When to Visit Shiraz

One of the best things about Shiraz is its weather, which remains sunny and warm even in winter. You won’t find the frigid temperatures of Tabriz and Tehran – during the day, it will be approximately 15°C even in the coldest months of the year, dropping close to freezing at night. 

Summers in Shiraz are hot and sweltering, with daytime max routinely exceeding 35°C, but luckily the city is full of parks and gardens where you can rest in the shade.

Rain is rare in Shiraz, so you’re likely to see clear, blue skies any time of the year.

The best time to visit Shiraz is probably Spring, especially March and April, when it’s warm and sunny, with temperatures still under 30°C during the day. You’ll also be surrounded by flower blossoms, scents, and the feeling of nature waking up after the long winter slumber.

The only issue is that it’s a very popular time to visit – be sure to book your hotel in advance!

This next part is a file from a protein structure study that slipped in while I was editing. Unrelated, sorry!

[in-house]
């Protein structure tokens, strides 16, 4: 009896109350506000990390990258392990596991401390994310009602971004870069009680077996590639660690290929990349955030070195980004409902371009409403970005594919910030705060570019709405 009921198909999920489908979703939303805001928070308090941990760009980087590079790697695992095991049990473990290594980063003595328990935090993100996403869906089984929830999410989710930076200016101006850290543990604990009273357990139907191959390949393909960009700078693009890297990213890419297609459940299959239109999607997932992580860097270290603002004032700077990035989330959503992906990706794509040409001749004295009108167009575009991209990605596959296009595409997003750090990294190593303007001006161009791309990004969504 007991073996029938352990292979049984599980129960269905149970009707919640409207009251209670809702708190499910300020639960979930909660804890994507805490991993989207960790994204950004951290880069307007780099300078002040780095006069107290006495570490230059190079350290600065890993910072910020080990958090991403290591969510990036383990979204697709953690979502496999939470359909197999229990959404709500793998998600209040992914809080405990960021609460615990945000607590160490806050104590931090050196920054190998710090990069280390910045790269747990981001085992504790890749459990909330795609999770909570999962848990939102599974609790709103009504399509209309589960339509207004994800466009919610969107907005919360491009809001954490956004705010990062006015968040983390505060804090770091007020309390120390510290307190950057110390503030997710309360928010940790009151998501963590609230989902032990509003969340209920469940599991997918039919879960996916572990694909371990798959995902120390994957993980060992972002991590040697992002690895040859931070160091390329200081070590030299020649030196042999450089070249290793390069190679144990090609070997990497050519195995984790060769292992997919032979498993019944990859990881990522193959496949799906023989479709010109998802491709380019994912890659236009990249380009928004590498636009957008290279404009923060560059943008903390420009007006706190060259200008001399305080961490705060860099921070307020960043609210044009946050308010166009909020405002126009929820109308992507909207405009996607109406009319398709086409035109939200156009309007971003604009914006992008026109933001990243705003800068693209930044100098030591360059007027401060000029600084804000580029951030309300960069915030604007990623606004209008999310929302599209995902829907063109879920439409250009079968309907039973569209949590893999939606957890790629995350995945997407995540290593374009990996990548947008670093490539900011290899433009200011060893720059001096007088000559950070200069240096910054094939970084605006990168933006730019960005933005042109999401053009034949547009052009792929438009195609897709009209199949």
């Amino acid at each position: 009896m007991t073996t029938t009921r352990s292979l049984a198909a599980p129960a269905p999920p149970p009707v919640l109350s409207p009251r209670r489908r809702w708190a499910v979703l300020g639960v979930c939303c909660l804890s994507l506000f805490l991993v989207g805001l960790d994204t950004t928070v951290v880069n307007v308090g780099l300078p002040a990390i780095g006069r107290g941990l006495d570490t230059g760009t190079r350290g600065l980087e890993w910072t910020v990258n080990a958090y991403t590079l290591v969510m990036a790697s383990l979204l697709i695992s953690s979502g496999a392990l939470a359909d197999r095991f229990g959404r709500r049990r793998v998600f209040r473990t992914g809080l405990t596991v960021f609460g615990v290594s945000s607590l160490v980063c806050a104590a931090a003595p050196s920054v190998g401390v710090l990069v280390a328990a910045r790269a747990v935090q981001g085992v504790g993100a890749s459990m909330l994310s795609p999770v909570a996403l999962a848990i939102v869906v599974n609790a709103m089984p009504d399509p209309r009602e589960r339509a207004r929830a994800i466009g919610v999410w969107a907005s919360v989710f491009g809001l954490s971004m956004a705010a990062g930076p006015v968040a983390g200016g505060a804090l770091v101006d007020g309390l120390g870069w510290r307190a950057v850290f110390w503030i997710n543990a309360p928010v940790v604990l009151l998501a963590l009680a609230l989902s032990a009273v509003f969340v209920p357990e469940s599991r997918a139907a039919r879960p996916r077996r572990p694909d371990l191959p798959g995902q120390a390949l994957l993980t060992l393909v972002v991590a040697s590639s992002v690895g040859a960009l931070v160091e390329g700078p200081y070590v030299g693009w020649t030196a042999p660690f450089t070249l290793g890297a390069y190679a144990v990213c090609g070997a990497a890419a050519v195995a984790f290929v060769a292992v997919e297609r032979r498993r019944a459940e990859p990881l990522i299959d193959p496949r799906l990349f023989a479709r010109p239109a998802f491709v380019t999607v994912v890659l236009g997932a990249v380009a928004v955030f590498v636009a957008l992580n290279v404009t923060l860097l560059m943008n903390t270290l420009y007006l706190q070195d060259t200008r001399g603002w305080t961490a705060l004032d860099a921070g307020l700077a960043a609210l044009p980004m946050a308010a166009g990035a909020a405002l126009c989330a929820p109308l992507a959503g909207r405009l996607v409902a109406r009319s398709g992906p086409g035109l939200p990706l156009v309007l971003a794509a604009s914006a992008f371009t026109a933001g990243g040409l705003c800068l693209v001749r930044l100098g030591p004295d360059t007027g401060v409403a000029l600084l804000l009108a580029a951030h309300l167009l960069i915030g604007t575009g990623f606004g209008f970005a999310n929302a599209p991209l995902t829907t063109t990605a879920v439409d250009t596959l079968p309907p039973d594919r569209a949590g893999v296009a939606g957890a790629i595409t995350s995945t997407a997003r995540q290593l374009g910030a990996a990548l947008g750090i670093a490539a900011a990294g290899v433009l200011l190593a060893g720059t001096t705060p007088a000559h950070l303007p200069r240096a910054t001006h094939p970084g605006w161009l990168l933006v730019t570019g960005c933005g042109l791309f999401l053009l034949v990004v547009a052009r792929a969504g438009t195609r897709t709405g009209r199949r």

12 Things to do in Shiraz

1) Visit Hafez Mausoleum

Shiraz is famous for being the birthplace of two famous poets – so it makes sense to start this Shiraz travel guide with the tomb of Shiraz’s most beloved poet.

Hafez was an Iranian poet from the 14th century, who composed some of the finest poems in Persian history. He had a hard life, and had to endure poverty and the Mongol invasion – despite all this, he composed hundreds of love poems, who are now engraved all over the gardens surrounding the mausoleum.

The tomb itself is a simple affair, a white stone coffin placed under a canopy decorated with mosaics and supported by copper pillars.